Windows 9 might be Microsofts last standalone Windows version

Microsoft logoEverybody knows that Microsoft is working on Windows 9 as we speak, but the company isnt talking too much about this project, leaving room for interpretation as to whether specific features could be part of the operating system or not.

But some interesting details about the way Windows 9 is going to change everything for both users and Microsoft have come out today from Microsoft watcher Mary Jo Foley, who writes that this could actually be the last standalone Windows version released by Redmond.

Such a plan actually makes quite a lot of sense, but lets take things one at a time.

First of all, its a well-known fact that Microsoft is planning to switch to a faster release cadence for Windows and most likely for other products such as Office. Steve Ballmer said it, Satya Nadella said it too, and the companys leadership team will most likely say it again during future events as well.

This fast release cadence basically means that Microsoft is willing to release big updates and improvements for its operating system a lot more often than before, with sources claiming that both fixes and new features are very likely to be part of these rollouts.

Foley says that its this faster release cadence that could make Windows 9 the last big standalone Windows version, as after the launch of the upcoming operating system the company will most likely focus on updates and other improvements.

Instead of delivering Windows 10, Windows 11, Windows 12, Microsoft's focus will be on updating Threshold, Foley explains, which means that from now on Microsoft might adopt a similar strategy to the one currently used by Apple for OS X.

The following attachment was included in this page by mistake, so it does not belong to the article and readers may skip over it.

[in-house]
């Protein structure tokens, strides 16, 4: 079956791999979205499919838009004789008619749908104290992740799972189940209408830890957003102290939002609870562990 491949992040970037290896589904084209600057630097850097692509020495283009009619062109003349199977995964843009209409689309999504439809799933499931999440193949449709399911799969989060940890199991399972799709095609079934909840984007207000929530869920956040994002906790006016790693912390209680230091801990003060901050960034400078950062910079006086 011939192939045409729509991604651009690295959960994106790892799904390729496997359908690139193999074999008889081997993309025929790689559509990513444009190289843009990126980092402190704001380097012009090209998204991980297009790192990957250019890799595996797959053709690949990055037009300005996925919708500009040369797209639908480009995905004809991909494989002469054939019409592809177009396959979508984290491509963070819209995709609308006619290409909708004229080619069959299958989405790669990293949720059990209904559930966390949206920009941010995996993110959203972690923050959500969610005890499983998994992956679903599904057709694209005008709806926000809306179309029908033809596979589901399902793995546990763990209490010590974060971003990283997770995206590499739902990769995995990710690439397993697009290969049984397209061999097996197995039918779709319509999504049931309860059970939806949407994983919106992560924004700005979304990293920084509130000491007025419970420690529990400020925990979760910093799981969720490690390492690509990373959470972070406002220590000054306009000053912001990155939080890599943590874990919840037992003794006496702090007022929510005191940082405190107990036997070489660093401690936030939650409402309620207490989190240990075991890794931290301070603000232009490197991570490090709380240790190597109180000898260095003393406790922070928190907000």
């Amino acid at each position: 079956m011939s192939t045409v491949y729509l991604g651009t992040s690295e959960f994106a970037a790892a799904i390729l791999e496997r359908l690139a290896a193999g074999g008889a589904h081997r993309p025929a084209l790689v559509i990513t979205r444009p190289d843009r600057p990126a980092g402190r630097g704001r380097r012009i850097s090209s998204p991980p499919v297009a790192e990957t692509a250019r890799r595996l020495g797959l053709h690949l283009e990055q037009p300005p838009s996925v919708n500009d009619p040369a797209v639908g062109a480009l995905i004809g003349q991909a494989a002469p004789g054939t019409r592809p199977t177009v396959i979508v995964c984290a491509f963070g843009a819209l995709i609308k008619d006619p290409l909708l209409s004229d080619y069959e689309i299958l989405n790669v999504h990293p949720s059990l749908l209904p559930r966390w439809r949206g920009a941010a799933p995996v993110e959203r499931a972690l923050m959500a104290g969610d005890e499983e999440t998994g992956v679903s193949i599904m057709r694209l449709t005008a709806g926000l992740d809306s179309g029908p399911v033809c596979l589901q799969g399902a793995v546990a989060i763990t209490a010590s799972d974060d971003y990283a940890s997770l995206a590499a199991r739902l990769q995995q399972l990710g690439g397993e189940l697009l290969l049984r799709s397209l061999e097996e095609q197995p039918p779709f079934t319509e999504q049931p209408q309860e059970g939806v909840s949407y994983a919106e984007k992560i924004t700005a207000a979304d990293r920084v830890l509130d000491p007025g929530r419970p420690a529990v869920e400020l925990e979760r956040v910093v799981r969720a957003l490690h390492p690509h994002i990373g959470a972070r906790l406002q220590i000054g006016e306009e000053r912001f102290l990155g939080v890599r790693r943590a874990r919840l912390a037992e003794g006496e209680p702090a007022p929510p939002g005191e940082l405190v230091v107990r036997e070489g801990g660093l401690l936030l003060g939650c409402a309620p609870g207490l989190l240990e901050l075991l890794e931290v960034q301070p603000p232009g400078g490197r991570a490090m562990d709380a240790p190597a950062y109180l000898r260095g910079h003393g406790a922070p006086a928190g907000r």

The most important thing however is Microsofts plan for charging buyers for these OS versions, as the company might offer some of the updates for free, while others are obviously expected to come with a small fee.

In the last couple of years, Microsoft launched two major updates for Windows 8, namely 8.1 and 8.1 Update, both of which were offered free of charge, but this could obviously change if a similar strategy is adopted for Windows 9.

One of the reasons that could push Microsoft towards this new approach is the companys effort to keep users fully up to date and encourage them to keep running the very latest version of the operating system. It already tried such a strategy in Windows 8, but only a few users actually agreed to migrate, so Windows 9 is expected to play a game changer role when it comes out.

Source: Softpedia

Tags: Microsoft, OSes, Windows 9

Add comment

Your name:
Sign in with:
Your comment:

Enter code:

E-mail (not required)
E-mail will not be disclosed to the third party

Last news

A mobile hotspot in Australia will be capable of hitting gigabit speeds on the go
A new game could be in the works as Blizzard appears to have been hiring for a Diablo-related project
Nokia CEO Rajeev Suri will speak at MWC 2017
However what if you could go way, way back?
The Helio P15 packs an octa-core Cortex-A53 processor clocked at 2.2GHz
Samsung claims up to 27-percent higher performance or 40-percent lower power
Preliminary data for October shows another Windows 10 boom
Samsung Galaxy TabPro S - a tablet with the Windows-keyboard
The first Windows-tablet with the 12-inch display Super AMOLED
June 7, 2016 /
Keyboards for iOS
Ten iOS keyboards review
July 18, 2015 /
Samsung E1200 Mobile Phone Review
A cheap phone with a good screen
March 8, 2015 / 4
Creative Sound Blaster Z sound card review
Good sound for those who are not satisfied with the onboard solution
September 25, 2014 / 2
Samsung Galaxy Gear: Smartwatch at High Price
The first smartwatch from Samsung - almost a smartphone with a small body
December 19, 2013 /
HP Slate 7 is a 7-inch Android 4 Tablet PC with good sound
A cost-effective, 7-inch tablet PC from a renowned manufacturer
October 25, 2013 / 4

News Archive



Do you use microSD card with your phone?
or leave your own version in comments